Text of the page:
* The wait times for breast cancer treatment appear to have reached the breaking point. "In March 2004, a class-action lawsuit was launched against 12 Quebec hospitals on behalf of 10,000 patients who waited more than eight weeks for radiotherapy after being diagnosed with breast cancer."
In his speech, Wagoner echoed other leftist talking points: "In the U.S., health-care costs are rising at an annual rate of 14 percent to 18 percent and already account for 15 percent of our gross domestic product -- 50 percent higher than the next most expensive country. The worst part of all this is that these very high costs don't necessarily buy the best health care."
Well, yes it does. The best way to measure any health care system is how well it responds to those who become seriously ill. One way to measure this is to look at the population most likely to get seriously ill -- the elderly. Two researchers at Duke University recently examined the survival rate of people over 80 in the United States, Sweden, France, England, and Japan. They concluded that, "For people 80 years old or older, life expectancy is greater in the United States than it is in Sweden, France, England, and Japan. This finding suggests that elderly Americans are receiving better health care than the elderly citizens of other developed countries."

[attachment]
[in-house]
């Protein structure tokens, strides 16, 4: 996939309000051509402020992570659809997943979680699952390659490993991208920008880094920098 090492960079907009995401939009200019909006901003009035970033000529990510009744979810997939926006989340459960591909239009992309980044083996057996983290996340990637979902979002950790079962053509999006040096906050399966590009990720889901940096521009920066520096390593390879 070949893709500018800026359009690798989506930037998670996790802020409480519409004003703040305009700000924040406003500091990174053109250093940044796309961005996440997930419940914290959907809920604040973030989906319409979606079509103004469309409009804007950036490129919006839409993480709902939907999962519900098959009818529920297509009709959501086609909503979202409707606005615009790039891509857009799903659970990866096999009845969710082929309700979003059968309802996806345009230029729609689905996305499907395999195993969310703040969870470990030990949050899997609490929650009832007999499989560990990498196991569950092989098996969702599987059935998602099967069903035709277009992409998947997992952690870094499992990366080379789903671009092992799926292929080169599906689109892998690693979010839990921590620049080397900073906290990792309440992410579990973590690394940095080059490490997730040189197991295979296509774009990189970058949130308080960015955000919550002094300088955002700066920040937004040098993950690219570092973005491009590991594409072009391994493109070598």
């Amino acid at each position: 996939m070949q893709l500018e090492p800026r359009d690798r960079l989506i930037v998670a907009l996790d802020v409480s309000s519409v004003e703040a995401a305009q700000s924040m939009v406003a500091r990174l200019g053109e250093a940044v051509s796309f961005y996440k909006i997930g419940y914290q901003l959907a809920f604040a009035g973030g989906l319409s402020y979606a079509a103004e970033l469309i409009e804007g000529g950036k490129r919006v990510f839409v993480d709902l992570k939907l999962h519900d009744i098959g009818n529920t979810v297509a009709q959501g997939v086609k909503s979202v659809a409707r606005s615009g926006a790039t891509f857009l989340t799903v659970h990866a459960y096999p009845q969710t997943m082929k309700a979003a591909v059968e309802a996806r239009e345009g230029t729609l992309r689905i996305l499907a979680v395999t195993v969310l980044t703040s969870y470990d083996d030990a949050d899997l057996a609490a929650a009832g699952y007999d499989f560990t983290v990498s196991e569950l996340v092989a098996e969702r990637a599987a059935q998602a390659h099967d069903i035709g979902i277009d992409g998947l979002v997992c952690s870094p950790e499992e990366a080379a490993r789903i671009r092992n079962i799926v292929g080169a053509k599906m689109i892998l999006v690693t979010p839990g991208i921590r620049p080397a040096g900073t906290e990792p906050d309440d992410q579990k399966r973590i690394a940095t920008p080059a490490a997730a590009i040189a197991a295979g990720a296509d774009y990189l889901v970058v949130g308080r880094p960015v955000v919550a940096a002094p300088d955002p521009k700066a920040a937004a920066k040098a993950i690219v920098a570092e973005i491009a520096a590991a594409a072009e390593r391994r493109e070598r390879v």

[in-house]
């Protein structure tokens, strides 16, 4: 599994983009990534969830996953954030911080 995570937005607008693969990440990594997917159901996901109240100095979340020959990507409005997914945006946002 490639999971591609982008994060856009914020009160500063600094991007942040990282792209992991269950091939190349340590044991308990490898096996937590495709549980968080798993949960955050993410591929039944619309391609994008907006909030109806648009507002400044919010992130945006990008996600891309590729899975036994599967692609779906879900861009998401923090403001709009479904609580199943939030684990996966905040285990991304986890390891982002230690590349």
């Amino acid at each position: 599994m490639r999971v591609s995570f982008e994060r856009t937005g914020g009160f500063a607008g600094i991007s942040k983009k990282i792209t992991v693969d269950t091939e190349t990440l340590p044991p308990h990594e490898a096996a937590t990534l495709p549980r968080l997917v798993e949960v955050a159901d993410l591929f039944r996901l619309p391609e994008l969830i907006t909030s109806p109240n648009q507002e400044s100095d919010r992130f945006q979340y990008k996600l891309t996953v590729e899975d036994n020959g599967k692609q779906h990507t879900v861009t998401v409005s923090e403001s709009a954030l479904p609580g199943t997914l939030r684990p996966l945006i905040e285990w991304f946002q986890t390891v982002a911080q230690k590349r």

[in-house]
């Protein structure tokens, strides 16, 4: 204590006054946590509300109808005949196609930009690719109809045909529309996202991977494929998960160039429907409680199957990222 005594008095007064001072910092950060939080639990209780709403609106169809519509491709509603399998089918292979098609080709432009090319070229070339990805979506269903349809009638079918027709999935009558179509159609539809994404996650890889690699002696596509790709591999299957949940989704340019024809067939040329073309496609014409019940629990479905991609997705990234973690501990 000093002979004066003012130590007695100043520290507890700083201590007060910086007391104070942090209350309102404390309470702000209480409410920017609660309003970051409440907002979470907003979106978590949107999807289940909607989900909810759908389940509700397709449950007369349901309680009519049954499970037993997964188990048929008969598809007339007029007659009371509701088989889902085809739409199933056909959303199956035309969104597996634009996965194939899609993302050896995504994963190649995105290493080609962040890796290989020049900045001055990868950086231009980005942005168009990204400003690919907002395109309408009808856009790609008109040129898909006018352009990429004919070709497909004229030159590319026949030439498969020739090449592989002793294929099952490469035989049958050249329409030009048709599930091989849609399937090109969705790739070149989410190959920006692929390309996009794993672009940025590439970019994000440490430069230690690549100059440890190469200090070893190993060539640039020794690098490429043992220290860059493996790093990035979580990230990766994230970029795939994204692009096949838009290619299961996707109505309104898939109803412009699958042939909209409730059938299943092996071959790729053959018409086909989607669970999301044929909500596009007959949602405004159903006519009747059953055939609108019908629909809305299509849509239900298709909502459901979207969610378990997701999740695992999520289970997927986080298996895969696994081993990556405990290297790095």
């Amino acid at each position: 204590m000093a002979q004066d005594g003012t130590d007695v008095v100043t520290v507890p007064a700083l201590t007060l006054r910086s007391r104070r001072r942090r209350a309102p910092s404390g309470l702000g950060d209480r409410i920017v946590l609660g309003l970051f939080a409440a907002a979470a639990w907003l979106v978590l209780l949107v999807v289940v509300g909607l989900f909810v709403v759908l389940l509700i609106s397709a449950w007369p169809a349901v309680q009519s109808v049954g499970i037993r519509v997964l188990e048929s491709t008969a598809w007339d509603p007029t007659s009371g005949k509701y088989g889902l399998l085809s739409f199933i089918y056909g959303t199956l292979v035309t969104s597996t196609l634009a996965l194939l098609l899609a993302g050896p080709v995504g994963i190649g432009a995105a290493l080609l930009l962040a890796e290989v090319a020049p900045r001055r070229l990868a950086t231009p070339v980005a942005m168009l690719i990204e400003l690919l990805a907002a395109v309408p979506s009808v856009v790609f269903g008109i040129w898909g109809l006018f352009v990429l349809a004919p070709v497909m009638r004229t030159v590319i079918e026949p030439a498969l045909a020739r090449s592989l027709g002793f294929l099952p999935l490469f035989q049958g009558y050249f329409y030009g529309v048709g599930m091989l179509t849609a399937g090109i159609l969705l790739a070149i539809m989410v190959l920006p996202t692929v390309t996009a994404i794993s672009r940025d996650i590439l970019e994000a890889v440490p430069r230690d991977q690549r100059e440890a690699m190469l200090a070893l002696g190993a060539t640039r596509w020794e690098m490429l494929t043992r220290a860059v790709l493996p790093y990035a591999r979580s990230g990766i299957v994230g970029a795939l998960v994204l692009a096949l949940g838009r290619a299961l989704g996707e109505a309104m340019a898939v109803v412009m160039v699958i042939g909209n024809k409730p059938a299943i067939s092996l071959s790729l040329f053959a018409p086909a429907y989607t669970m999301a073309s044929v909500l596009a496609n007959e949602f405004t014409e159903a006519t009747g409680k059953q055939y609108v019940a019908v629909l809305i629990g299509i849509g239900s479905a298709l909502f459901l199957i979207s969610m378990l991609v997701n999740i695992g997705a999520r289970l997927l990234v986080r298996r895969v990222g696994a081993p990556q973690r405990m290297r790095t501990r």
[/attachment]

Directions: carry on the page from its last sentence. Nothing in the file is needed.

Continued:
The fact of the matter is GM has consistently signed contracts with the United Auto Workers that do little to contain health care costs. Americans should not suffer the indignity of a single-payer system because GM has failed to bargain effectively with the unions.
Unfortunately, the idea of co-opting CEOs as props for government-run health care is gaining currency among the left. In Thursday's New York Times, Matt Miller of the Center for American Progress [sic] proposed a major effort by Corporate America to deal with the issue:
A dozen marquee C.E.O.'s would convene a "Manhattan Project"-style effort on the future of health care. They'd propose a new goal: instead of health costs rising from today's 15 percent of G.D.P. to 20 percent by around 2020, as is now projected, the nation should shave two to three percentage points of G.D.P. (or more) off projected growth in ways that improve quality, even as we extend coverage to the 45 million uninsured.
Of course, Miller is willing to stack the deck in favor of a particular solution: "...eligible C.E.O.'s have to grasp that most rhetoric in the health debate...is rubbish. Republican C.E.O.'s who think 'big government' is always the problem may be at special psychic risk." One wonders if Miller has already signed up GM's entire board of directors.
Were GM's critique of our health care system not conducive to the socialized-medicine agenda, it would be seen for what it really is, a company in decline pleading for corporate welfare. Perhaps it is best to view the major automaker as representing the "command-and-control systems" of "the U.S. economy of the '50s and '60s, when General Motors was the very model of a modern major company." The author of those words? Paul Krugman.